This week on the People’s Guide to Publishing podcast, Joe and Elly answer a frequently asked author question: What is up with that 2+ year timeline in our contract? Once the book is written, why does it take so dang long to get it in bookstores and in front of readers? We tackle this topic with gusto and possibly a tortoise and hare metaphor—watch or listen and find out!
This week on the People’s Guide to Publishing podcast, we had the pleasure of speaking with Josh Cassidy and Carla Butwin, the intrepid creators of brand-new Microcosm publication If Animals Could Talk. Hear their amazing story, which spans entire eras of viral social media, two very different publishing houses, and countless foul-mouthed, frank, all-too-human animals. Get into the details of producing a highly-visual book, and contemplate the merits of various editorial styles. This book is a publishing parable of our times. And it’s hilarious.
This week on the People’s Guide to Publishing podcast, Joe and Elly sat down (like literally, on their couch in Philadelphia) with Kitchen Witch author Katie Haegele and her husband and fellow small-press publisher Joe Carlough to talk about publishing, writing, creativity, community, zines, their creative histories and future directions, and to get to the heart of why creative work is so meaningful to all of us.
Katie’s written tons of articles and zines and Kitchen Witch is her fourth book with Microcosm. Joe C. is the proprietor of Displaced Snail Publications and This & That Tapes. Together they run the East Falls Zine Reading Room. Their work is beautifully-done, full of heart, and affordable—well worth checking out!
This week for the People’s Guide to Publishing podcast, Joe and Elly traveled to Cleveland where we sat at Cafe Avalaun and interviewed Danny Caine, author of the bestselling How to Resist Amazon and Why. Hear about the origin of the viral zine that sparked the book, the second edition in the works, what it’s like to run an independent bookstore, and how readers can tap into the movement away from giant online retailers and towards smaller, independent, community-based businesses… like bookstores.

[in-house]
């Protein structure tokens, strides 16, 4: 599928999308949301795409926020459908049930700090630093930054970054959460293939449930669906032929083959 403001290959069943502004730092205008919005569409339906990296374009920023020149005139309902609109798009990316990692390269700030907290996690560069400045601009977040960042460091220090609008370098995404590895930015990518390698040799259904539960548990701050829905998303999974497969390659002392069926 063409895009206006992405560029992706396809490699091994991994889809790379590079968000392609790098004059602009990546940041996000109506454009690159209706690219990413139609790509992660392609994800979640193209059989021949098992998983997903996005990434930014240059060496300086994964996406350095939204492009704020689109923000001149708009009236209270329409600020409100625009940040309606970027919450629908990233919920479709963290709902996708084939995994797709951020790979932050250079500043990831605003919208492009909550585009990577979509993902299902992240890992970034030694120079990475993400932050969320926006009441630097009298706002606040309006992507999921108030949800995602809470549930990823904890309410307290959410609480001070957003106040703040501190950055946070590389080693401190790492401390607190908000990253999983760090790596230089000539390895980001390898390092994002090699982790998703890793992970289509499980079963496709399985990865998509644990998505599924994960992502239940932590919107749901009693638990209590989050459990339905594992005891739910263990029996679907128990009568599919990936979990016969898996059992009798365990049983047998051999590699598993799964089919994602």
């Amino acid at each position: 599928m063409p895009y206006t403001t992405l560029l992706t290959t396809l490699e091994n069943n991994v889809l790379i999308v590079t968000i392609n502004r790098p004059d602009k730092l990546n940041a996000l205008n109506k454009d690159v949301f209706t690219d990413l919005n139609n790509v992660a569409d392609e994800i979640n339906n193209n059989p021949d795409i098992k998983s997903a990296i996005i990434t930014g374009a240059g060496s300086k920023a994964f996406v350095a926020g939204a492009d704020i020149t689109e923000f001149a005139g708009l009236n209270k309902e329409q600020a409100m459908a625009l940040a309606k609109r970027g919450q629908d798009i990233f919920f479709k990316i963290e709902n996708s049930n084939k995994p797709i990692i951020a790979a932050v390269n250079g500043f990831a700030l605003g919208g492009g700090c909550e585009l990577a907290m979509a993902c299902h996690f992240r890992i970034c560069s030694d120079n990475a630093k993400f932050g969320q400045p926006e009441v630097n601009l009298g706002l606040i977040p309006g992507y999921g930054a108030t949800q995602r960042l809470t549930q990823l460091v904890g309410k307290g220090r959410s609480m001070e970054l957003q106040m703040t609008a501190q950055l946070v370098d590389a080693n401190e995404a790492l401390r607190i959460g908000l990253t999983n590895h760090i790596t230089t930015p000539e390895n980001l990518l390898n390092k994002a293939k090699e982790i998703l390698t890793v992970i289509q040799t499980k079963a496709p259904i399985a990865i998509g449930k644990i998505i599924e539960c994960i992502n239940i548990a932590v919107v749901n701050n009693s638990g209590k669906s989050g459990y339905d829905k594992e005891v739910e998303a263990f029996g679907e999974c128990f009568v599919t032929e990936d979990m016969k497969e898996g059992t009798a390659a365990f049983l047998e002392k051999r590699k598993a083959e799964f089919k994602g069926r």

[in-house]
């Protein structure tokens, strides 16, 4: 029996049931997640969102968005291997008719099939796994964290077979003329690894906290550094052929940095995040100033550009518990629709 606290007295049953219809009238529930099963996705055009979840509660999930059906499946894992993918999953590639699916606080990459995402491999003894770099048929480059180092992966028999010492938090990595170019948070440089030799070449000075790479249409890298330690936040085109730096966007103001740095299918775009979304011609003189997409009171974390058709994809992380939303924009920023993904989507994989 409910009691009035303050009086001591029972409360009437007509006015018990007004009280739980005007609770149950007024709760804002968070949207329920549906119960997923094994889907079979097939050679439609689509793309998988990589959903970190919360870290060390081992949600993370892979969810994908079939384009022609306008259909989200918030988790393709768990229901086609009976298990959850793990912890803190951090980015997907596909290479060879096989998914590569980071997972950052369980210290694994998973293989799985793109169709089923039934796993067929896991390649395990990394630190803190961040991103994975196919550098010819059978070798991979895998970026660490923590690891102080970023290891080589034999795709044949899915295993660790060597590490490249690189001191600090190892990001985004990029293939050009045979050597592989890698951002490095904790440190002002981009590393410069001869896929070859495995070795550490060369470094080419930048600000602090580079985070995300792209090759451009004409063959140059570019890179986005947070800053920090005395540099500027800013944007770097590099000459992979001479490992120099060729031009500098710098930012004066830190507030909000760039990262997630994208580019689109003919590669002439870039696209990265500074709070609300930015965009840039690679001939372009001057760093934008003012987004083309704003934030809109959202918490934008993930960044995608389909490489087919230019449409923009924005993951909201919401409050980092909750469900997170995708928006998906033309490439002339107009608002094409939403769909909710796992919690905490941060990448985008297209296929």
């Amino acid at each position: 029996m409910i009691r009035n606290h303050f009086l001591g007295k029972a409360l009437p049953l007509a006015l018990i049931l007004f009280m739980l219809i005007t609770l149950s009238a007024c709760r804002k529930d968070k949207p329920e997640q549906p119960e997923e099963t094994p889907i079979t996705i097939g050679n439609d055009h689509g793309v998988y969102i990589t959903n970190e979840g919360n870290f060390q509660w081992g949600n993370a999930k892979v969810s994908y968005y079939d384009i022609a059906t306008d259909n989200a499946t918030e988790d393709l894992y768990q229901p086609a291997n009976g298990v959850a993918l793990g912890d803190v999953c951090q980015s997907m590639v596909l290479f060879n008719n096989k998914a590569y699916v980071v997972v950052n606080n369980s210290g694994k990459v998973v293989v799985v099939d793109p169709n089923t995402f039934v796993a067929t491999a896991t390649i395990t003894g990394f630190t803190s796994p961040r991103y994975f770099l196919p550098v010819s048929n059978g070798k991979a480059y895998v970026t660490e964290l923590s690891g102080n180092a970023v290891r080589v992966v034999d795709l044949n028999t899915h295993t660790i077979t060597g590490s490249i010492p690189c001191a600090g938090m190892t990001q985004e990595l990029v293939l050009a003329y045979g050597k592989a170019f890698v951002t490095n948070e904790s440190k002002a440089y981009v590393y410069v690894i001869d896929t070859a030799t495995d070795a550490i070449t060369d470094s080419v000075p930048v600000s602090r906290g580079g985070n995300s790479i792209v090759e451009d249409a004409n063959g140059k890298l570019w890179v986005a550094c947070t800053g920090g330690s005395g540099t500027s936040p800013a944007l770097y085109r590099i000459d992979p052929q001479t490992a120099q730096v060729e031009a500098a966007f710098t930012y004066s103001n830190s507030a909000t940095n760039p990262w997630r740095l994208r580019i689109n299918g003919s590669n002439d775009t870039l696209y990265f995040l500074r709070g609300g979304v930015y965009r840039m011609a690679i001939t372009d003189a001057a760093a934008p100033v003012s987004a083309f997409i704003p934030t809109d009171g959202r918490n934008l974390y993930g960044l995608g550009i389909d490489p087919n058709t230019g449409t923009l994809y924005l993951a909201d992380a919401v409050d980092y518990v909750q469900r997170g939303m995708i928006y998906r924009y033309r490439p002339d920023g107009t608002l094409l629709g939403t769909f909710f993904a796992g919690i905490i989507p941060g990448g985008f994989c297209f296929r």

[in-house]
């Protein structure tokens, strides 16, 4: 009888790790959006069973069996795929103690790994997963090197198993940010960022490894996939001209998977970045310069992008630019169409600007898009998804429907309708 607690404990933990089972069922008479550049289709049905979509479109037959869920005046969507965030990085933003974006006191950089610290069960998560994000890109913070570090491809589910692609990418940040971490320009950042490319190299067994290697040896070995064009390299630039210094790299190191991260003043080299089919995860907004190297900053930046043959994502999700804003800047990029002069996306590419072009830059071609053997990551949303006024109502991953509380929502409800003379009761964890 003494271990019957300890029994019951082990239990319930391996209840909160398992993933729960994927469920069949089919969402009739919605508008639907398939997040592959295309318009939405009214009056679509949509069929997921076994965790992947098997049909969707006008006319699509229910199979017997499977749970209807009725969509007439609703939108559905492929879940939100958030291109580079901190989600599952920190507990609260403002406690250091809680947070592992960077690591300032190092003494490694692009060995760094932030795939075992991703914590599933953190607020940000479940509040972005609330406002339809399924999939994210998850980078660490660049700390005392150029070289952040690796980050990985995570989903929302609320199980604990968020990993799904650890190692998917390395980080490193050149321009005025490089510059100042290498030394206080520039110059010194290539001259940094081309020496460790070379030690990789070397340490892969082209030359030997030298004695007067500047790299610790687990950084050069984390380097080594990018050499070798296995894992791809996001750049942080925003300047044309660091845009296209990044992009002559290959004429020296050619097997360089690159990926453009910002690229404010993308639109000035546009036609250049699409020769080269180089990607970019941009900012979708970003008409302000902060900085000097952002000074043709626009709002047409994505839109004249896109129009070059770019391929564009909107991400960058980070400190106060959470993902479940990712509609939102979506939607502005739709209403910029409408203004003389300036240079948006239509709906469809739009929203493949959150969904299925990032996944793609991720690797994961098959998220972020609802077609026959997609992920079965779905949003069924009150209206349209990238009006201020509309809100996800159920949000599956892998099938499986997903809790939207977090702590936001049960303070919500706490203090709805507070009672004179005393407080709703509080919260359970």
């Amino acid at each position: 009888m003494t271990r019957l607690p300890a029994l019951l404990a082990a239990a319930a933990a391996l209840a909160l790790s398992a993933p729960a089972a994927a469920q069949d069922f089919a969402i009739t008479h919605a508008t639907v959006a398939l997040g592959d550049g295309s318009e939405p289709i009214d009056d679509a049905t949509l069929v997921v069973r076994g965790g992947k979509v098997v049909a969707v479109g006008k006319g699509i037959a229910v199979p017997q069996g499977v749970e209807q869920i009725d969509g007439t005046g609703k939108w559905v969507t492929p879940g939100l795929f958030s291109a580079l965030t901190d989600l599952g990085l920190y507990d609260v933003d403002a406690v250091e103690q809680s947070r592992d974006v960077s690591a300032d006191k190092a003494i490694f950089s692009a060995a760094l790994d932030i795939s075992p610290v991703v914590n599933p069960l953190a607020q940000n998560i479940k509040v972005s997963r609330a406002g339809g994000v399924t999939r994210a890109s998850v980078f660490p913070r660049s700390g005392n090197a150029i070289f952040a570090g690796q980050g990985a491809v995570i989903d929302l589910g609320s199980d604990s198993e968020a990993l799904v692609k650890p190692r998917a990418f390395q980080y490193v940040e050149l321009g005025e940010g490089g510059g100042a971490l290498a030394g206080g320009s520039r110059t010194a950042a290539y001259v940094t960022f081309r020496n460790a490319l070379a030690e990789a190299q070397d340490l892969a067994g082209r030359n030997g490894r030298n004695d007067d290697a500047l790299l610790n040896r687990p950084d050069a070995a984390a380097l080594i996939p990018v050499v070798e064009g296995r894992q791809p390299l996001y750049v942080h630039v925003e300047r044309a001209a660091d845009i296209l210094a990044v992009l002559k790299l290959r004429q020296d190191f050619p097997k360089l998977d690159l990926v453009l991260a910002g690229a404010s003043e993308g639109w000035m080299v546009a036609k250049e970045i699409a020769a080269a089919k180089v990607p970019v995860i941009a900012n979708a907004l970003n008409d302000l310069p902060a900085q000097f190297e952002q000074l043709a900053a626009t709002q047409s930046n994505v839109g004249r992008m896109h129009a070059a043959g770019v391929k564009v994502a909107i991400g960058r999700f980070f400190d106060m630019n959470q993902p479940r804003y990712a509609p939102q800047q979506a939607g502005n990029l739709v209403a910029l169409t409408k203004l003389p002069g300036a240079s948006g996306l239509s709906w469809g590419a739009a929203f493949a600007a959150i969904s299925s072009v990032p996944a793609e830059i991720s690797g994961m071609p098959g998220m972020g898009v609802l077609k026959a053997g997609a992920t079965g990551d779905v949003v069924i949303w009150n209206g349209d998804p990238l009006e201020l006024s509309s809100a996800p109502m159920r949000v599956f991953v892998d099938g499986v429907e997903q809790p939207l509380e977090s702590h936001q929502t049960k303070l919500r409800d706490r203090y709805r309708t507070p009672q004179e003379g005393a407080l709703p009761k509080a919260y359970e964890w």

This week on the People’s Guide to Publishing podcast, Joe and Elly talk (slightly belatedly) about our publishing goals for the year ahead and how we plan to achieve them. Stabilizing our systems, ever so slightly slowing our roll, and sharing what we know all feature prominently. Watch the video to see them all!
This week on the People’s Guide to Publishing podcast / vlog, Joe and Elly answer a reader question—how many books should a publisher put out every season?
For those new to the game, the traditional publishing industry has two or three seasons—Spring, Fall, and Winter (with Fall and Winter sometimes being combined). In today’s episode, we talk about when those seasons run, why they are important, what it means for your workflow, and, of course, how many books it makes sense to fit into each one—and what kind of books do best in each season.
This week on the podcast, we invite a guest into our studio for the first time in almost two years! April Streeter, author of the new feminist bicycle history Women on Wheels, joined us to talk about the untold histories of women cyclists since the 1880s, share fascinating tidbits of archival research and costumery, and revisit a bit of shop talk about what it was like to publish with us (and how we handled all those amazing illustrations).
You can find this and over 100 other episodes of the People’s Guide to Publishing podcast wherever podcasts are served.
What does it mean to be happy?
Psychologists have studied this question and come up with many compelling and often helpful answers. But, Ariel Gore noticed when researching this question, the scientists doing the studies and their subjects all had something in common: They’re cis white men.
So begins F*ck Happiness, Gore’s thoughtful, lyrical, thoroughly-researched book about what happiness might mean for women. Women are twice as likely as men to be diagnosed with depression, and in the studies that do include us, report both greater amounts of joy and greater amounts of struggle. Gore tackles the complexities of emotion and gender in this fascinating book, advocating a shift from positive psychology to what she terms “liberation psychology.”
This book was originally published with minimal fanfare in 2010 as Bluebird: Women and the New Psychology of Happiness, and promptly went out of print without ever coming out in paperback. We’re thrilled to have the opportunity to right this wrong, along with fully updating and expanding the book to encompass new happiness research and contemporary understandings of gender.
And we’re funding it on Kickstarter—you can get $2 off the cover price by pre-ordering the book over there, and there are some reward levels offering nice deals on a bundle of books.
Also, there are seven questions about happiness that Gore posed to her interview subjects for the book, and we’ll be asking them to you in the Kickstarter updates, and asking you to chime in with your own experiences if you feel inspired to.
In the latest in our vlogcast series, publishers Elly Blue and Joe Biel discuss challenges that they’ve overcome with doing their jobs, being organized, and how workflows interconnect